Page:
papajamaliciousness

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WOW you went WAY out in the woods...

the question was why would it be years... the answer is simple it will prolly be Several years before cybertrucks are built thare are not fulfilling a reservation.

to my knowledge NO vehicle has EVER had this kind of demand prior to any real production.
I understood what you meant. My point is that just because the former Ford buyers are in a Tesla line rather than driving Tesla Cybertrucks it doesn't matter, they are still not buying Fords.
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CYBRSMTH

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Via Electrek

Ford CEO Jim Farley dismissed Tesla Cybertruck as “a cool high-end product parked in front of a hotel” rather than “a truck for real people.”

Will he eat his words?

During an interview with CNBC, Farley appeared to want to distance Ford from Tesla a bit after his company agreed to adopt Tesla’s NACS connector.

He described the move as an “opportunistic” one to increase access to charging for Ford customers, but he claimed that Ford’s charging network was already extensive before that.

The CEO was asked about the imminent launch of the Tesla Cybertruck and he seemed unimpressed.

Farley said about the Cybertruck:

Those are harsh words for Tesla’s first offering in the important and highly profitable pickup market in the US.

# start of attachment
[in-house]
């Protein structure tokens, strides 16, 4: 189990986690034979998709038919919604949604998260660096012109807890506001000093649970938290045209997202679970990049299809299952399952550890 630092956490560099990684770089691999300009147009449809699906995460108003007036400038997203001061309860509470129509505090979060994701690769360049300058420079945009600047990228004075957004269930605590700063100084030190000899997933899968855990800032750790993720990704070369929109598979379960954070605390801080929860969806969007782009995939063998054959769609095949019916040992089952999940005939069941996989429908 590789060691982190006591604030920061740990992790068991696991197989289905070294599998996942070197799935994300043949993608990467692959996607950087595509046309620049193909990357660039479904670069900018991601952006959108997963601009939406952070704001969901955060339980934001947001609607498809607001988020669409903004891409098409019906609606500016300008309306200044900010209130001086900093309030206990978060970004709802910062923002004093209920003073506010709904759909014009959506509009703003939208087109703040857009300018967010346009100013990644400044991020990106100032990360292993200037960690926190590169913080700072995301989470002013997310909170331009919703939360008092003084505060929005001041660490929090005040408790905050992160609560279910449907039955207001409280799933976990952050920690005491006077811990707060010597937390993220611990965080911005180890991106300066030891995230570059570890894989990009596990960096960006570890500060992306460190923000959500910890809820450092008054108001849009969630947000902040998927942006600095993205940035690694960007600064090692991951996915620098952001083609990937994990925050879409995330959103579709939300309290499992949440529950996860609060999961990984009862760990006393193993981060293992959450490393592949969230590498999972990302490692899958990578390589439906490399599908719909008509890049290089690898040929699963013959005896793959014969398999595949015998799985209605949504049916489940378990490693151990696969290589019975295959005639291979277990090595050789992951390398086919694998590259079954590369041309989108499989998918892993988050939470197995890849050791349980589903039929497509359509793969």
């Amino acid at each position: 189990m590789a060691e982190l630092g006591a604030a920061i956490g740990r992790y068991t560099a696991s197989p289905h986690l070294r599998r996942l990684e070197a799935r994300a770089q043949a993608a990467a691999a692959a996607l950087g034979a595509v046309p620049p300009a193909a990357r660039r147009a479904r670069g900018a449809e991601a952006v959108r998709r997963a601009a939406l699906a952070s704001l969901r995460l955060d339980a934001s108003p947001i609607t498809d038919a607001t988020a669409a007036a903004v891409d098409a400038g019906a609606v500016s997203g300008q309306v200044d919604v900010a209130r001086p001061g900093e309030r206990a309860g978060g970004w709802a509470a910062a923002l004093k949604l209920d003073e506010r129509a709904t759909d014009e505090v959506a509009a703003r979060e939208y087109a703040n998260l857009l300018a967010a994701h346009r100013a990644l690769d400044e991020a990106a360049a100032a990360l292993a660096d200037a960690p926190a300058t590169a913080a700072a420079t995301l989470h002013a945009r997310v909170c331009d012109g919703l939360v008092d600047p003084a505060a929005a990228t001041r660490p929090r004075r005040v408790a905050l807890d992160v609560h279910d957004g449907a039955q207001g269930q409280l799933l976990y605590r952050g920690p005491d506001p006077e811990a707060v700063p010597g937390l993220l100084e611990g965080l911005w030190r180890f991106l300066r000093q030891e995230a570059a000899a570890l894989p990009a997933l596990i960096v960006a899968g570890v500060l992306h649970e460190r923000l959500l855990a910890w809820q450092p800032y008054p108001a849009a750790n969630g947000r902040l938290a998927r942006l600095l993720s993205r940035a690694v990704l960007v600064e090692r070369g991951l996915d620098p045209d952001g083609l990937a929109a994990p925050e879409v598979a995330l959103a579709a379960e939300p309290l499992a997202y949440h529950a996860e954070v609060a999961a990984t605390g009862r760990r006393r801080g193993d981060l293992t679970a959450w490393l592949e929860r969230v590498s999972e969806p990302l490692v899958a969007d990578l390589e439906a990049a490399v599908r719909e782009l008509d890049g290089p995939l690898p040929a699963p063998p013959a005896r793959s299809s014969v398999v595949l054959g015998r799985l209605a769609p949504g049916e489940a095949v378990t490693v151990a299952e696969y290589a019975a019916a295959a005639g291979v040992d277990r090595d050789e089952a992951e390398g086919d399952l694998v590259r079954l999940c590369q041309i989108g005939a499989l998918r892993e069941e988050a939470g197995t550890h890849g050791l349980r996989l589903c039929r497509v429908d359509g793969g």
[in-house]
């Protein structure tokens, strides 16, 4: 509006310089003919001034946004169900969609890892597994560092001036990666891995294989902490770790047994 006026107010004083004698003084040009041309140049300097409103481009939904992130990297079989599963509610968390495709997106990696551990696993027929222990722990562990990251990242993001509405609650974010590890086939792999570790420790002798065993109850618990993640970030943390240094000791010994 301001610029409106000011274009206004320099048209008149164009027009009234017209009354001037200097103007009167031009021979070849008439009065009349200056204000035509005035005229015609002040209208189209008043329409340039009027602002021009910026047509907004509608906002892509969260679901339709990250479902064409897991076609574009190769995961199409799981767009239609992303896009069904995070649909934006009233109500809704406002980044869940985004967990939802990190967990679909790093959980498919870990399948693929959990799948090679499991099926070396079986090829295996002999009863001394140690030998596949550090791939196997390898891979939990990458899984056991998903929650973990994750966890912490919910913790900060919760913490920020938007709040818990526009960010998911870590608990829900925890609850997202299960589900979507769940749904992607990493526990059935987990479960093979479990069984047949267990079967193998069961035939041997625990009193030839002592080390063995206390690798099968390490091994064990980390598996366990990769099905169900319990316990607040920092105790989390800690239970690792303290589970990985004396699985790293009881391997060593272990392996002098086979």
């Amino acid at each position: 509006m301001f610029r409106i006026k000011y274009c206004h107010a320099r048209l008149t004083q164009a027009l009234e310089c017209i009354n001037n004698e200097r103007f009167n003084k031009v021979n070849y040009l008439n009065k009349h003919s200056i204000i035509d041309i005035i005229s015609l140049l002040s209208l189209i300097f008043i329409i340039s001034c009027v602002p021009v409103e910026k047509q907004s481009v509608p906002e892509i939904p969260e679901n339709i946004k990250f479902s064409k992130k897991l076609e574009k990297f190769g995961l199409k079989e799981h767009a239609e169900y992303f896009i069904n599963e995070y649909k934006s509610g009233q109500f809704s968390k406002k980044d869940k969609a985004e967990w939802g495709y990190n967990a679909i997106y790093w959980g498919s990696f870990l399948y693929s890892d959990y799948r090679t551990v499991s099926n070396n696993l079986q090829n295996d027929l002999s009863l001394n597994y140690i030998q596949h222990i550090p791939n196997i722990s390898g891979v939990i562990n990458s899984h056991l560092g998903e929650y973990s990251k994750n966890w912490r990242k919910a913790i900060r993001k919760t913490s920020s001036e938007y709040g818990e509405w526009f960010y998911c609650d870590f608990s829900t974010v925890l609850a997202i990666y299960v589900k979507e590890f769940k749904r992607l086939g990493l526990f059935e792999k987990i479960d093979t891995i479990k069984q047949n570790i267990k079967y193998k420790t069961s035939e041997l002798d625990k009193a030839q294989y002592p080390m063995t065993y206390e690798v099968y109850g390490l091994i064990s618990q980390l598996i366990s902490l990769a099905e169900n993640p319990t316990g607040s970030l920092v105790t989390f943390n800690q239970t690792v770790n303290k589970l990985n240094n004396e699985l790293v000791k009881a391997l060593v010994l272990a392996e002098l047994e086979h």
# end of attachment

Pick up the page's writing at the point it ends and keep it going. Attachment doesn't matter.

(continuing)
Sounds to me like Jim Farley and Ford are feeling threatened. Usually you don’t insult your competition unless you’re trying to prove something (Tesla with the Cybertruck back in 2019) or you’re scared. Ford debuted the Lightning on May 19, 2021, and deliveries to customers began in May 2022. So far most people are pleased with it, but the range is really low (240 miles per charge) and even worse when towing (as is the case with most EVs).

IF the Cybertruck can live up to its range, hauling, towing, and price promises it could definitely take away some of the OEM’s traditional pickup sales. Personally, I think Tesla will fulfill some of the aforementioned promises, but 2019 was 4 years ago and a lot has changed In the EV industry. Here’s what I think:

Range: 400+ miles per charge
Hauling: No change, but range will take a hit (30%)
Towing: No change, but range will take a hit (50%)
Price: $100K+ for tri motor ($80K for dual motor years later)

I think Tesla will make the tri-motor first and then work its way down to the dual motor. Production will be limited per usual. Elon said the Cybertruck is hard to make.
 

rudedawg78

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Sounds to me like Jim Farley and Ford are feeling threatened. Usually you don’t insult your competition unless you’re trying to prove something (Tesla with the Cybertruck back in 2019) or you’re scared. Ford debuted the Lightning on May 19, 2021, and deliveries to customers began in May 2022. So far most people are pleased with it, but the range is really low (240 miles per charge) and even worse when towing (as is the case with most EVs).